In this blog post we are going to discuss how you can calculate the total water volume of your Garden Pond, i.e. how many litres or gallons of water does your koi pond hold when full.
The easiest and most accurate way of calculating the volume of your pond is to fill it up while using a water meter. The issue most of us will have with this is that you need to start with an empty pond and have a hose connected to a standalone water meter. If you are building a new garden pond and haven’t filled it yet, then this is the best method.
You simply note the meter reading before you start filling and once you have finished. Then subtract the initial meter reading from the second to calculate the difference. This is your Pond volume including all your pipework, filtration, UV units, Heaters etc.
Once you’ve filled your pond up its still a useful gadget as it allows you to track how much water is passing through your purification filters, so you know when it’s time to replace them.
For most of us we already have our pond up and running and we don’t want to drain it down and refill just to calculate the volume of water it contains. Luckily, you don’t have to, we’ll look at the various options available below.
Let’s look at calculating the volume in litres first:
It helps if your pond is perfectly square or rectangular, but this is rarely the case so just do your best to use an average length that you feel best describes your ponds length, width, and depth. It’s a simple calculation you just multiply the average length x width x depth to calculate the cubic meters (M3). You then multiply this by 1000 to work out how many litres of water your pond system holds.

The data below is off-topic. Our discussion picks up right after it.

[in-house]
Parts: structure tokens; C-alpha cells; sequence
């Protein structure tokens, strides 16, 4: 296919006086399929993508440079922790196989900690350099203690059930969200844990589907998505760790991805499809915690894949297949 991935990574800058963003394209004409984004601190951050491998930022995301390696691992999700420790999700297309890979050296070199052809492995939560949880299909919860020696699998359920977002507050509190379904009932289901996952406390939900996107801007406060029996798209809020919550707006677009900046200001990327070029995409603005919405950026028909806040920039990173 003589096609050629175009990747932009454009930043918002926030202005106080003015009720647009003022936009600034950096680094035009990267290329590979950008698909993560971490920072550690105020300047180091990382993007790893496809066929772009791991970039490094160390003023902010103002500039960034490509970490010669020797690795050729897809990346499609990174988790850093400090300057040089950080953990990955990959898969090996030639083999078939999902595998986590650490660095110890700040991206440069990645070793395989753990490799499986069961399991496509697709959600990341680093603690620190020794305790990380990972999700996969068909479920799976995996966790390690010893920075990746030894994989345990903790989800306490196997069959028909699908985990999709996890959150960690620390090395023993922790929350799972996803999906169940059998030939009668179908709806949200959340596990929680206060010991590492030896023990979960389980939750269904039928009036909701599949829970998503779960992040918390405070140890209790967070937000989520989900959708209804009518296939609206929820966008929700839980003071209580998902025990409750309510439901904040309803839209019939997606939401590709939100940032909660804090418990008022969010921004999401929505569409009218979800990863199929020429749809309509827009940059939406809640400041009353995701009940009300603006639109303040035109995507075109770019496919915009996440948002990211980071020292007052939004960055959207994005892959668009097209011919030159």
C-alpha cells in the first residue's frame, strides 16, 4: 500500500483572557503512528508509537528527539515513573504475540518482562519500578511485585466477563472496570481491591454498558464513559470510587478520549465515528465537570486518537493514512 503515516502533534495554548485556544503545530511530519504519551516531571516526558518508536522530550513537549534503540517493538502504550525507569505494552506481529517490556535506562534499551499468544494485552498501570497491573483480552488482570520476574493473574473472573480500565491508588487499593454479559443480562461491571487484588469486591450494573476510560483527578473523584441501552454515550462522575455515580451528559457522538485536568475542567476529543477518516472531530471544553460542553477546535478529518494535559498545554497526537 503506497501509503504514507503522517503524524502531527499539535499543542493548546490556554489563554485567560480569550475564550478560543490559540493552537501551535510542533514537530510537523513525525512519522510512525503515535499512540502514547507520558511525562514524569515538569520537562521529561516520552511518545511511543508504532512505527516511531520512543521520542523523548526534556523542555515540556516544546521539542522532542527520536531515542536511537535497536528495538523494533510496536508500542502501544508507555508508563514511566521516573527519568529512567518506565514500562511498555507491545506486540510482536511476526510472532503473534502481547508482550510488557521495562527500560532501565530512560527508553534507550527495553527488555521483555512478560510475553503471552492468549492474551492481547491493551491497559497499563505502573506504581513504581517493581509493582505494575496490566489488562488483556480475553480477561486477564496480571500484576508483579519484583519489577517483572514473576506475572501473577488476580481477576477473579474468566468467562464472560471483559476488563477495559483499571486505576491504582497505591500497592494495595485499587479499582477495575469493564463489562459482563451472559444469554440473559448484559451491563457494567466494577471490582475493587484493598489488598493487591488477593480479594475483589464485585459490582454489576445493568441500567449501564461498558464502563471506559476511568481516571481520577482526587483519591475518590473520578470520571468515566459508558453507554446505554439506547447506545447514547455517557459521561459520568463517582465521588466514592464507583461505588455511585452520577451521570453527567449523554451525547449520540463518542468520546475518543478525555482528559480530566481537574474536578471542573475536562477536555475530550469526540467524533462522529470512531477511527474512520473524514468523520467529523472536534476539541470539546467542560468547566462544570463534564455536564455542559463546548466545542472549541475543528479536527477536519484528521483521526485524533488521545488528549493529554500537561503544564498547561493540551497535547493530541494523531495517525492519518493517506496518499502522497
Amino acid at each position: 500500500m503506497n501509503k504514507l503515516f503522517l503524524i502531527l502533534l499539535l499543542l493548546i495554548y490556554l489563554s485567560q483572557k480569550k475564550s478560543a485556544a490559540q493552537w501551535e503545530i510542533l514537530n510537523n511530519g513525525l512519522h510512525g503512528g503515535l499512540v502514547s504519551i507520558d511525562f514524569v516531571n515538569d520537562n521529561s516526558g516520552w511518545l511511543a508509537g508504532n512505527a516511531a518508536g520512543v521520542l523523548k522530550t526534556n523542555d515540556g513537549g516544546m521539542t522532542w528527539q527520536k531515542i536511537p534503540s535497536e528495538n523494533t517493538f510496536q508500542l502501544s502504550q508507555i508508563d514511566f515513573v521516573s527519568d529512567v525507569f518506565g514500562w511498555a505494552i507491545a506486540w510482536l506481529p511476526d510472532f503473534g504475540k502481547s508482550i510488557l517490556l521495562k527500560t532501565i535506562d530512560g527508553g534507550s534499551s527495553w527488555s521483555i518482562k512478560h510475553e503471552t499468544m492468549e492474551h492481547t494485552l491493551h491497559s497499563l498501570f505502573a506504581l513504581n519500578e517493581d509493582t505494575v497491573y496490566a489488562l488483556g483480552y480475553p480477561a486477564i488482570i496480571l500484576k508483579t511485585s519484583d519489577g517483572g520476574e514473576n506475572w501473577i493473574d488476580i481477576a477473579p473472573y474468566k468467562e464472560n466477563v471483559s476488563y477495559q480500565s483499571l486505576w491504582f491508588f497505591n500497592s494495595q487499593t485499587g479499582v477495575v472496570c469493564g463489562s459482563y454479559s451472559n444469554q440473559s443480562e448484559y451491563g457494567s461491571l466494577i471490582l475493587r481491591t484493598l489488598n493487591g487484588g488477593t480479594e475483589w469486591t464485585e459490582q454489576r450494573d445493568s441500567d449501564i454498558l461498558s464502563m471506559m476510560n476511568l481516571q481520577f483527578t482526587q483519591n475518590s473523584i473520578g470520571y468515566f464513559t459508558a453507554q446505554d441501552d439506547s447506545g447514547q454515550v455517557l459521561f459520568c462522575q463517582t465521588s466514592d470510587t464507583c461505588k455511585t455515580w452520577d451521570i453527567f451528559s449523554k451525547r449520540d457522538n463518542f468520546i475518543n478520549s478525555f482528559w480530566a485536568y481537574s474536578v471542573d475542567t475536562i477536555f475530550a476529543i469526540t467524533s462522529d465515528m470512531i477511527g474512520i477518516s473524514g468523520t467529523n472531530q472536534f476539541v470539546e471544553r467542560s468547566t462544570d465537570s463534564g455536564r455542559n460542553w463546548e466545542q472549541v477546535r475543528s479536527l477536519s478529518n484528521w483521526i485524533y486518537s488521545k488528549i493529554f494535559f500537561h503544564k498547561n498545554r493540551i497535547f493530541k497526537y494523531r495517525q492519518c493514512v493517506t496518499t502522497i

In the below example we have an average length of 2m with an average width of 1.5m and an average depth of 1.2m.
The first step is to multiply the average length by the average width:
2 x 1.5 = 3
The you multiply the above number by the average depth:
3 x 1.2 = 3.6m3
Now multiply the above m3 number by 1000 to calculate how many litres your Koi pond contains:
3.6 x 1000 = 3600 litres
The above calculation is not much use if you have a round pond, luckily this is also easily calculated. In the below example our garden pond will circular, 2.2m wide and 1.2m deep:
The formula for calculating the volume in a circular pond is:
π x Radius x Radius x Depth x Volume Multiplier
If we look at each component, the first is π or Pi, which is defined as the circumference divided by the diameter of a circle. The circumference divided by the diameter of a circle is always π, no matter how large or small the circle is. Pi to 3 decimal places is 3.142.
So now we know the number for π we need to figure out the Radius, which is easy as its half the diameter, so in our example it would be:
2.2 / 2 = 1.1
We already know the depth and the volume multiplier is 1000 so we now have all the necessary information to work out the pond volume:
3.142 x 1.1 x 1.1 x 1.2 x 1000 = 4562 Litres
The issue with the above example is that most of the round plastic containers available to Koi Keepers have tapered sides, i.e. they are wider at the top than at the bottom. If you only measure from the top will overestimate the pond volume, which could be extremely dangerous if you then use that incorrect figure to work out treatment dosages. If your round pond has tapered sides, then measure the diameter at the top and bottom, and take the average diameter to calculate the radius.